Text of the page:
SATURDAY OCTOBER 28th: WORKSHOP 3 14:30h-17:30h (Porta Pratello)
As stated in the callout for this meeting, we live in no ordinary times. After the turmoil of the pandemic, the war in Ukraine has made it more difficult than before to envisage and give shape to projects of radical transformation. The war has shaken a transnational situation that movements and activists are still struggling to grasp. The eruption of an all-out war in Palestine, in a situation already marked by decades of occupation, apartheid and armed conflicts, makes evident the prospect of even larger wars. What is clear is that war politics is everywhere hijacking political imagination. Within this context, being forced to focus on daily struggles around costs of living and precarisation, with the climate crisis hitting hard, albeit differentially, on people and territories and reshaping working relations, and with the surge of racist and patriarchal policies, the transnational dimension continues to seem far from our immediate needs and collective capacities. But the transnational dimension is where we live in, here and now, and where seemingly scattered struggles prove to be pieces for possible collective uprisings.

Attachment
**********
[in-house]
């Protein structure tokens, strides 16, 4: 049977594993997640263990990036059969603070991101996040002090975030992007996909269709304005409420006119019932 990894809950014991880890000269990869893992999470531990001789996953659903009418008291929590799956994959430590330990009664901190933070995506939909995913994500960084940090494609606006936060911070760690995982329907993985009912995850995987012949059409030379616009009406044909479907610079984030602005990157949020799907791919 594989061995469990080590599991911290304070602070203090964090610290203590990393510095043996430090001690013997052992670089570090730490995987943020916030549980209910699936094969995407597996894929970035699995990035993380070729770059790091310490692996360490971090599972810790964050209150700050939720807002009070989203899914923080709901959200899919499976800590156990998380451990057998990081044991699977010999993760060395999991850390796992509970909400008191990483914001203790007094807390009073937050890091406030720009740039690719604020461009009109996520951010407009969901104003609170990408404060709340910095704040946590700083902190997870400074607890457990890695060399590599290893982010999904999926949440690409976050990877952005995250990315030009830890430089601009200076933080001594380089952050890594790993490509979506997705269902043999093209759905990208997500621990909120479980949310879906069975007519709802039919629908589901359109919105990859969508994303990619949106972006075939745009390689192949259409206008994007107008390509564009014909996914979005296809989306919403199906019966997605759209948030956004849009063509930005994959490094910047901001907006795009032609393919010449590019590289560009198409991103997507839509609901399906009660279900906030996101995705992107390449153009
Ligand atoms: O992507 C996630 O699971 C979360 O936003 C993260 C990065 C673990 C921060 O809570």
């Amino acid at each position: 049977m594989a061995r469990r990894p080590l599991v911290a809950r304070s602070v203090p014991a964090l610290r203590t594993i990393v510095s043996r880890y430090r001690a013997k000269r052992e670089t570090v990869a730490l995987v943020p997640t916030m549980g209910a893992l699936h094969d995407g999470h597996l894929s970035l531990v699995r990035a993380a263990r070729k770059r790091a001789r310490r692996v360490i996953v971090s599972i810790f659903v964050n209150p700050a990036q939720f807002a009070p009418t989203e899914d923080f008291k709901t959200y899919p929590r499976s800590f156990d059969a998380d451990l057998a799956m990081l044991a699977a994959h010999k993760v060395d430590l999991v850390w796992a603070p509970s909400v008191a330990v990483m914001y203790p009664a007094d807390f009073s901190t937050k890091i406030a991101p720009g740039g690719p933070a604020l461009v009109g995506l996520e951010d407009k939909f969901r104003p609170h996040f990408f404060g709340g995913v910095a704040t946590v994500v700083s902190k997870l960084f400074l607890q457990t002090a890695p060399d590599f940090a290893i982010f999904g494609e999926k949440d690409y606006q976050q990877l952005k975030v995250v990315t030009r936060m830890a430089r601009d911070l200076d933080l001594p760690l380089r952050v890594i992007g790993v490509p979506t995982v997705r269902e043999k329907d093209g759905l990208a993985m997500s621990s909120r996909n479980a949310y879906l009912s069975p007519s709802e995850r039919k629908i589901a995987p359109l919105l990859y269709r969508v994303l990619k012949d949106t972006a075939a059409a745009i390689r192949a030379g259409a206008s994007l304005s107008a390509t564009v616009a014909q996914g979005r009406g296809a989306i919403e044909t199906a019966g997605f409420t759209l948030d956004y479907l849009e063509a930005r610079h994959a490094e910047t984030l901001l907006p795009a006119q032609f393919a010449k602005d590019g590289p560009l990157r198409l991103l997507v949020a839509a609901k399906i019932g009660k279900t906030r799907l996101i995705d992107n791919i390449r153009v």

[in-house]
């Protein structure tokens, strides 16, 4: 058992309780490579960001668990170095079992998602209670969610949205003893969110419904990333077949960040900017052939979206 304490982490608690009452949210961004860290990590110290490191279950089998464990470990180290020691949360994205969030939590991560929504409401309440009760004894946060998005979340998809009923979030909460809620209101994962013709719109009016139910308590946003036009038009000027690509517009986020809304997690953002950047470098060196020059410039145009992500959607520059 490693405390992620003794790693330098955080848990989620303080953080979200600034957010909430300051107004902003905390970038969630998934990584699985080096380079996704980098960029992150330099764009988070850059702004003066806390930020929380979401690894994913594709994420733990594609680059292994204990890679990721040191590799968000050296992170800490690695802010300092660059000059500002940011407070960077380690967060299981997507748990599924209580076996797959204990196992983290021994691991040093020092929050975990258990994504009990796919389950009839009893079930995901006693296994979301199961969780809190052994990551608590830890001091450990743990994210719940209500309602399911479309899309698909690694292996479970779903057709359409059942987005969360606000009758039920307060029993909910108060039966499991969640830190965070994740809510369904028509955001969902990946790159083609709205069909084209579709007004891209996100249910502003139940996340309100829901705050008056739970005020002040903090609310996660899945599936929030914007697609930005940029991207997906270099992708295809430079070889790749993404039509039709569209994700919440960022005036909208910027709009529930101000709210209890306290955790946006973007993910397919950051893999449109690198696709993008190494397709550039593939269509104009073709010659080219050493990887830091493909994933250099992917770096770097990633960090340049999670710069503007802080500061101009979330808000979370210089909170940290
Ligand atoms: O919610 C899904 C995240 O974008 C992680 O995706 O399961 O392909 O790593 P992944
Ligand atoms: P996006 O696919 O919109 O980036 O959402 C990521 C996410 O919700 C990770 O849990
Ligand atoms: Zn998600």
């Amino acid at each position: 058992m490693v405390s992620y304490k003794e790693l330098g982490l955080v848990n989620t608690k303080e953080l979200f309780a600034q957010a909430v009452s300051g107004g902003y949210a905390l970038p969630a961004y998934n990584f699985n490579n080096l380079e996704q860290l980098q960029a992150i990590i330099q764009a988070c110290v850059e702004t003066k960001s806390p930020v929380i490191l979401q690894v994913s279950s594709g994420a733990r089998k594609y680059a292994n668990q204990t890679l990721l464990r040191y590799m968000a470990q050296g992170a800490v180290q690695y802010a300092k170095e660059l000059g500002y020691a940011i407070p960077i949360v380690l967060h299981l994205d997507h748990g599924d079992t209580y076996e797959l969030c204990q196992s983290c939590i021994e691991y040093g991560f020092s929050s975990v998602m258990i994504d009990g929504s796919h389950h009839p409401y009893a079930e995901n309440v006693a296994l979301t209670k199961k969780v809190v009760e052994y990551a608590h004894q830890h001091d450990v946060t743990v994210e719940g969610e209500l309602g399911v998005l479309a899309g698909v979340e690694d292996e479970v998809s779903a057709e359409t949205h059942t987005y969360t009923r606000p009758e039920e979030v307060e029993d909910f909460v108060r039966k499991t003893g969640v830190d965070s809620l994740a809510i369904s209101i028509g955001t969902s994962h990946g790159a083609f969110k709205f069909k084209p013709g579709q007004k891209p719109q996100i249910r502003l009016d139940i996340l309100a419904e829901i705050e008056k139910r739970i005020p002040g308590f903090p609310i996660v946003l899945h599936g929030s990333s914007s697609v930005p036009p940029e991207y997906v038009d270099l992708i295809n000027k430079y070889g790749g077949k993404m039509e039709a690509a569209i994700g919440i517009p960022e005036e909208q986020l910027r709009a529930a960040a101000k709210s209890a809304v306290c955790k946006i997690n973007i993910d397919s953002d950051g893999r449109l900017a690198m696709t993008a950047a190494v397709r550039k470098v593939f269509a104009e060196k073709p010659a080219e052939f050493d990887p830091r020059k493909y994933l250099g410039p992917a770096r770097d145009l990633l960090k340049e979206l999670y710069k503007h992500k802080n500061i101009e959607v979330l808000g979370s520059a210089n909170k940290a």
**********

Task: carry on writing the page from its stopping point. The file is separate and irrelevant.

To name just a few: as the war in Ukraine destroys lives and imposes rearmament and cuts in social spending, not only desertions, but strikes and protests in different national contexts–as the ones seen in France, Germany, UK, Romania or Ukraine itself–are signs of rising anger and of the refusal to be enrolled by war politics and pay its price; as the ‘green’ transition imposes new policies and pace to restructure production around the globe, not only climate movements, but also strikes as the one in the US automotive send a message far beyond the production lines of some big automakers, pointing at the possibility to connect struggles for wages to the fight against environmental devastation; as capital and states treat living labor as a disposable resource, and attempt to tame mobility, migrants challenging the border regimes embody the widest form of collective rebellion to any order and claim of stability.
In order to turn pieces into a collective potential and build a transnational voice for this fragmented but ongoing movement of insubordination, we need to take steps forward in the way we conceive what political organization is and can be, confronting the existing tensions between the local and the transnational, and those between discourses and initiative. In this section, which will involve all participants in the Bologna meeting, we want to pick up one of the major commitments we undertook after Frankfurt and tackle the current mismatch between the transnational reality and the forms of collective organization. We want to address the current pitfalls and possibilities for organizing by discussing the transnational dimension as a challenge and a political wager. We want to explore the potentials of the transnational social strike as a process for triggering connections and reversing the balance of power. We want to elaborate common discourses and strategies to strengthen our collective capacity to intervene across borders and conditions in time of war. To dare to win again.
Introductory notes to the discussion: read here